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Comment: Re:Heartbleed != malloc (Score 1) 304

by MikeBabcock (#46802647) Attached to: OpenSSL Cleanup: Hundreds of Commits In a Week

instead of concentrating on replacing malloc, they could concentrate on replacing another part, namely designing buffer-types that contain buffer-size and are automatically bound-checked.
So heartbleed has something to do with their in-house memory management, in that they lost the opportunity to bake automatic bound checking into their custom memory manager.

One of the few quite brilliant things DJB did was write stralloc to avoid C string issues. I wish more people would use something similar in their code.

Comment: This isn't spying (Score 1) 92

by MikeBabcock (#46795455) Attached to: How Nest and FitBit Might Spy On You For Cash

Everyone with a Nest is probably already aware of their Energy Partners https://nest.com/ca/energy-par... program.

Instead of having your utility company cut your power in the summer when its hot out like they do some places, Nest users' thermostats pre-cool their homes in the morning to reduce energy use during peak hours as determined by the power company. This is a win-win you sign up for, not a spying act.

If you don't want Nest to know about your energy usage, just disable its wifi connection. It still works fine without it.

Comment: Re:And they've already stopped (Score 1) 630

by MikeBabcock (#46753203) Attached to: IRS Can Now Seize Your Tax Refund To Pay a Relative's Debt

The big story up here in Canada last year was the IRS going after dual-citizens who'd not filed their incomes with the US ... because apparently they had to even though they didn't owe any taxes down there.

The IRS does lots of interesting things from one year to the next.

http://www.cbc.ca/news/canada/...

Comment: Re:It's time we own up to this one (Score 2) 149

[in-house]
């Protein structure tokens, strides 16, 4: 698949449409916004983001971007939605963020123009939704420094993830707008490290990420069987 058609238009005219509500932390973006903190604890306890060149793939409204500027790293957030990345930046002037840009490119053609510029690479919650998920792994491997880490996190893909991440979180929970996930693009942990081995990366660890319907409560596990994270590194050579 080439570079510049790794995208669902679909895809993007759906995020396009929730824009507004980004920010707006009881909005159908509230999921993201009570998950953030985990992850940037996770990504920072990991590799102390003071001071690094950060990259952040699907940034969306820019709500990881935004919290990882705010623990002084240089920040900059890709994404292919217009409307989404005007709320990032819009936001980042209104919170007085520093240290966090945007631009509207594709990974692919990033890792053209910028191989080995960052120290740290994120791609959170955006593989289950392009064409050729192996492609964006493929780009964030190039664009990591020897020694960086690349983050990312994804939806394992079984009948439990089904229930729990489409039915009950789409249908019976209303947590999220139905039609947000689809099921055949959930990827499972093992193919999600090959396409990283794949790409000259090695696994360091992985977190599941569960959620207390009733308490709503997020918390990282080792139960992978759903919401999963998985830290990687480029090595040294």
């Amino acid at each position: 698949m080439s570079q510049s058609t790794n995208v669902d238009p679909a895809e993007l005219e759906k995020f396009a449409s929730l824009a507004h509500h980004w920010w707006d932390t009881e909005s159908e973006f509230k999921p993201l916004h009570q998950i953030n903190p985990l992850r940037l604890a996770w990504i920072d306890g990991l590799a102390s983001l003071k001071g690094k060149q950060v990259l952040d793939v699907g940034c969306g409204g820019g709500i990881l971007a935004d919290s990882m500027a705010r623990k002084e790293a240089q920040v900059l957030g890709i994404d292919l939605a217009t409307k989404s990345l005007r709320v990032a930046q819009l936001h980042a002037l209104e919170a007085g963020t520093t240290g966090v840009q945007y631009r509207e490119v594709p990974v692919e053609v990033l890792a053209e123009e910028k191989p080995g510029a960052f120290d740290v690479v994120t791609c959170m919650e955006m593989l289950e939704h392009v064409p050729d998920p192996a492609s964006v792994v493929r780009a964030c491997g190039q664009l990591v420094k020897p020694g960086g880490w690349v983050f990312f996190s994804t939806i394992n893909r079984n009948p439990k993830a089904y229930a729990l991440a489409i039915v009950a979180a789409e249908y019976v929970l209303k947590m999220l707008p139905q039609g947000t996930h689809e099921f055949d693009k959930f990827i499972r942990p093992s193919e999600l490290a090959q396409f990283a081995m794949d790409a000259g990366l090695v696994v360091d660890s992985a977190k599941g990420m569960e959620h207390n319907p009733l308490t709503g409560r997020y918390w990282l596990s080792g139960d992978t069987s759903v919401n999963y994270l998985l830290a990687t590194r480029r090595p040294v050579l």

by MikeBabcock (#46731441) Attached to: NSA Allegedly Exploited Heartbleed

I hate to disagree with you, but this has nothing to do with Open Source, it has to do with software engineering.

This same bug could have been introduced in closed-source software just as easily. The problem is making sure that software is securely reviewed before its disseminated, much like the OpenBSD people have been touting all these years, instead of just throwing things together however they work.

The only part F/OSS played in this is that we *found* the bug and can identify exactly when and how it occurred. All the bad parts of this situation are not unique to F/OSS.

Comment: Re:Fire Linus (Score 1) 641

by MikeBabcock (#46719663) Attached to: Linus Torvalds Suspends Key Linux Developer

You do realize every intelligent person in the room tuned out at "Unfortunately" right?

That sentence is so boring I had to try three times just to read it completely. Bullet points? Oh god, kill me now.

Unless you expect your employees to vomit a little each time you talk to them, tone down the PC BS and speak straight to the issue.

Comment: Re:Fire Linus (Score 1) 641

by MikeBabcock (#46719615) Attached to: Linus Torvalds Suspends Key Linux Developer

Why should anyone who misbehaves in a public way be taken aside in a private way? The misbehaviour affects many people, not just Linus. Linus isn't speaking only on his own behalf, but on behalf of everyone who wants to debug the Linux kernel and not have systemd take their system down with it.

Linus' reaction *should* be public. This is Linux, not Windows. We operate out in the open.

Comment: Re:Discipline (Score 1) 641

by MikeBabcock (#46719581) Attached to: Linus Torvalds Suspends Key Linux Developer

Why are /you/ confusing anger and discipline. First off, do you believe that discipline must preclude anger? Must they always be orthogonal? Do you believe that enforcing discipline cannot have any semblance of anger? Why not? I can't imagine a good reason.

Sometimes the very best way to fix a behaviour is to get mad at someone for it. A lot of people simply do not understand gentle prods and reminders.

Live within your income, even if you have to borrow to do so. -- Josh Billings

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